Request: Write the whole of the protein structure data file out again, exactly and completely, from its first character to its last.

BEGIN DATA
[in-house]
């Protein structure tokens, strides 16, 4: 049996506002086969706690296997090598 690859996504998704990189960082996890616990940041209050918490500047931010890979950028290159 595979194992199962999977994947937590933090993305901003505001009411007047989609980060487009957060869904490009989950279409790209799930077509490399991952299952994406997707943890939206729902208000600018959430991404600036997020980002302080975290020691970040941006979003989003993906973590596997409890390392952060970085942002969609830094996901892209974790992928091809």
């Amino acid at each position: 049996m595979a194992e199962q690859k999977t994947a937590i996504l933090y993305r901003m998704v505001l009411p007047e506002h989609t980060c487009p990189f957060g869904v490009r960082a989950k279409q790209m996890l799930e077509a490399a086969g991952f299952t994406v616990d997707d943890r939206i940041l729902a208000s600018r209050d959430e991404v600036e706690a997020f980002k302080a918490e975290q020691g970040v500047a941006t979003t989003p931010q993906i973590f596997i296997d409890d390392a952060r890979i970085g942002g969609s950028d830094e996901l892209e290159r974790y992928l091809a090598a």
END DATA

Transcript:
[in-house]
């Protein structure tokens, strides 16, 4: 049996506002086969706690296997090598 690859996504998704990189960082996890616990940041209050918490500047931010890979950028290159 595979194992199962999977994947937590933090993305901003505001009411007047989609980060487009957060869904490009989950279409790209799930077509490399991952299952994406997707943890939206729902208000600018959430991404600036997020980002302080975290020691970040941006979003989003993906973590596997409890390392952060970085942002969609830094996901892209974790992928091809």
């Amino acid at each position: 049996m595979a194992e199962q690859k999977t994947a937590i996504l933090y993305r901003m998704v505001l009411p007047e506002h989609t980060c487009p990189f957060g869904v490009r960082a989950k279409q790209m996890l799930e077509a490399a086969g991952f299952t994406v616990d997707d943890r939206i940041l729902a208000s600018r209050d959430e991404v600036e706690a997020f980002k302080a918490e975290q020691g970040v500047a941006t979003t989003p931010q993906i973590f596997i296997d409890d390392a952060r890979i970085g942002g969609s950028d830094e996901l892209e290159r974790y992928l091809a090598a």